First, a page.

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Gravity is different

  1. Nov 19, 2011 #1
    From Greene's pop science book 'The hidden reality', I got this:

    Could someone explain that I bit further? Why and how is in the gravitational field an arbitrarily large amount of energy stored?

    What about the potential energy of the two approaching particles, does it not decrease, while the kinetic energy increases?

    Greene says this arbitrary gravitational energy supplied the early universe the necessary energy to inflationary expand. How?

    thank you
  2. jcsd
  3. Nov 19, 2011 #2

    Simon Bridge

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    As the kinetic energy increases, potential energy decreases.
    Since it starts out at zero, then potential energy goes negative. This is what he's talking about.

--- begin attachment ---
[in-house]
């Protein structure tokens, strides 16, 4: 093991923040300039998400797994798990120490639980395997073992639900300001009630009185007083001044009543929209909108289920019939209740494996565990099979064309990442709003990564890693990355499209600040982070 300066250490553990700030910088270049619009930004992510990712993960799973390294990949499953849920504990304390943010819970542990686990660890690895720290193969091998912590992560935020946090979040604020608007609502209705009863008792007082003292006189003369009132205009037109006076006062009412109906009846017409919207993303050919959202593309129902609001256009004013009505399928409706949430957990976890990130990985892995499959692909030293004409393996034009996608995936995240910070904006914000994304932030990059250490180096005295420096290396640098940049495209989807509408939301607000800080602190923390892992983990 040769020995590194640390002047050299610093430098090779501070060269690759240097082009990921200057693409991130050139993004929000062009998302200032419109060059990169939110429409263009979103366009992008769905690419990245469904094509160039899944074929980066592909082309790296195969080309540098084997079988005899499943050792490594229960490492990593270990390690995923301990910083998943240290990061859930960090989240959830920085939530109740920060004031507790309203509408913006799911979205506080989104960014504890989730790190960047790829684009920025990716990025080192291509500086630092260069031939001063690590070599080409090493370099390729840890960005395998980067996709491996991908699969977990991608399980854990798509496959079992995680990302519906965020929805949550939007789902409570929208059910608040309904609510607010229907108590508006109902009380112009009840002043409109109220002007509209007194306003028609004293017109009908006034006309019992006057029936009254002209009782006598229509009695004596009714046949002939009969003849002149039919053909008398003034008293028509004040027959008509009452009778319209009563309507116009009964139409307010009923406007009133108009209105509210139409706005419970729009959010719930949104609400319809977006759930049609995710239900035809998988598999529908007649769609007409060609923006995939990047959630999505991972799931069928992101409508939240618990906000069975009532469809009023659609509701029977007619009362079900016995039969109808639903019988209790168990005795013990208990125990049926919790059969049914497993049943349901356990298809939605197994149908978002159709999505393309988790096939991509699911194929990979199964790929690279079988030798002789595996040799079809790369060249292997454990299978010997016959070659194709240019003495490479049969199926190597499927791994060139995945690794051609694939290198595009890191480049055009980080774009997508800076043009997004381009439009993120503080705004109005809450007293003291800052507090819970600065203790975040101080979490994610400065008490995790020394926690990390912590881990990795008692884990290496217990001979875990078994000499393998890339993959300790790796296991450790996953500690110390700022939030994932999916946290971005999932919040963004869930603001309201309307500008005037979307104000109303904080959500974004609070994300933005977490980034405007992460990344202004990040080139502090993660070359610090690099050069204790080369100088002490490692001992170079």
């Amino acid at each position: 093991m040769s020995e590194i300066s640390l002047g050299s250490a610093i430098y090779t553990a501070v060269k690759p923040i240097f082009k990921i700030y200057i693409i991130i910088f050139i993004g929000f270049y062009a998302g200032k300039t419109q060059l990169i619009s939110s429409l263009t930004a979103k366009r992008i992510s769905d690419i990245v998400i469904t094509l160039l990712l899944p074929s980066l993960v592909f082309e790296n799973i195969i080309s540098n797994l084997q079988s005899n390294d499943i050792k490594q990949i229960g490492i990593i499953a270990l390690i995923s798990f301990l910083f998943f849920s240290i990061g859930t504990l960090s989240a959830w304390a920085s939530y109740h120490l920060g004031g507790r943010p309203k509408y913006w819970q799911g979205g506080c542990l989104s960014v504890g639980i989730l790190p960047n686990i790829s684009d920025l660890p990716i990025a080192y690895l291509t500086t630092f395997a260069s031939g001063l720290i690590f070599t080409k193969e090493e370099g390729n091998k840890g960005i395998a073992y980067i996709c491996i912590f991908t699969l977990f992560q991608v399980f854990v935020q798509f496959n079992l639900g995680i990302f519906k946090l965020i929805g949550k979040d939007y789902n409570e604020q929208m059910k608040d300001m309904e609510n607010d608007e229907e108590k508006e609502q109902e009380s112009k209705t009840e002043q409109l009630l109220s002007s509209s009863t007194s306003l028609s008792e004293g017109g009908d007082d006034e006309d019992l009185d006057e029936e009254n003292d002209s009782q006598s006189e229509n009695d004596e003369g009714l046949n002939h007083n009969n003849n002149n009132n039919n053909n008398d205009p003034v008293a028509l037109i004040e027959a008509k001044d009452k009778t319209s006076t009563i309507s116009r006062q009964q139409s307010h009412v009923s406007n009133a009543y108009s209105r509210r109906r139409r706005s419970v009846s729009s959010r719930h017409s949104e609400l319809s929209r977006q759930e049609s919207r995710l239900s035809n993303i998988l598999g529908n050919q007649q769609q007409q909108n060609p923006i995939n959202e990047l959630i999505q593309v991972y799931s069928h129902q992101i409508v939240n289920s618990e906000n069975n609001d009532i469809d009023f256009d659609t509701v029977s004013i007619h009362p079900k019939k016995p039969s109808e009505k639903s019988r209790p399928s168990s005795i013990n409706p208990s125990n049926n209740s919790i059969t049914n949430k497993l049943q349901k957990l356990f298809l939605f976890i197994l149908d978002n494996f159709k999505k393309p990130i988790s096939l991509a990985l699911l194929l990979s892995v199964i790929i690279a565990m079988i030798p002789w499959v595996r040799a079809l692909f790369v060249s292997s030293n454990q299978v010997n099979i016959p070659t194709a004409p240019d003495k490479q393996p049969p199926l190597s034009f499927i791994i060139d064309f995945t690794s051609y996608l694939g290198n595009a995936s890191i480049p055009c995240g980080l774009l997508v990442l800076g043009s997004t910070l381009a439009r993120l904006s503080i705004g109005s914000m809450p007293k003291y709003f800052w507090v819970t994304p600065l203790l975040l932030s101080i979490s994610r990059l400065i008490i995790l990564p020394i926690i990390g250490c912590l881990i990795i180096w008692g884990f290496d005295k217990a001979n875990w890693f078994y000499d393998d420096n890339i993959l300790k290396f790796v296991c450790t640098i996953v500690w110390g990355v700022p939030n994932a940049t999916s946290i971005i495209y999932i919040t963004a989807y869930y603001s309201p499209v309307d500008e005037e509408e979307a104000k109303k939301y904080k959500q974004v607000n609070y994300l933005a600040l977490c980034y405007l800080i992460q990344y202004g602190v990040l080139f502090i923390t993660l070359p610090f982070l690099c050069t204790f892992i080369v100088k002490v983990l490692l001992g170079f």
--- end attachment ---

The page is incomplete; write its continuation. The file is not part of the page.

Classically: if two point masses can get arbitrarily close to each other then the energy gets arbitrarily negative. Usually real objects hit each other's surface before that happens.

    This is because gravitational potential energy is the work done to separate masses by infinite distance.

    One of the puzzles of the formation of the Universe is where all this matter came from - it cannot come from nothing and each gram accounts for a great deal of rest-mass-energy.

    One of the arguments is that when you get matter you also get gravity and thus gravitational potential energy. The energy of matter is positive and the energy of gravity is negative - sum them up to get zero. So everything can come from nothing!

    But you should be careful of pop-science descriptions - the authors tend to like to blow your mind at the expense of being accurate. It's supposed to be for stimulating your mind but not for drawing conclusions.
  4. Nov 19, 2011 #3
  5. Nov 19, 2011 #4
    I see, thanks
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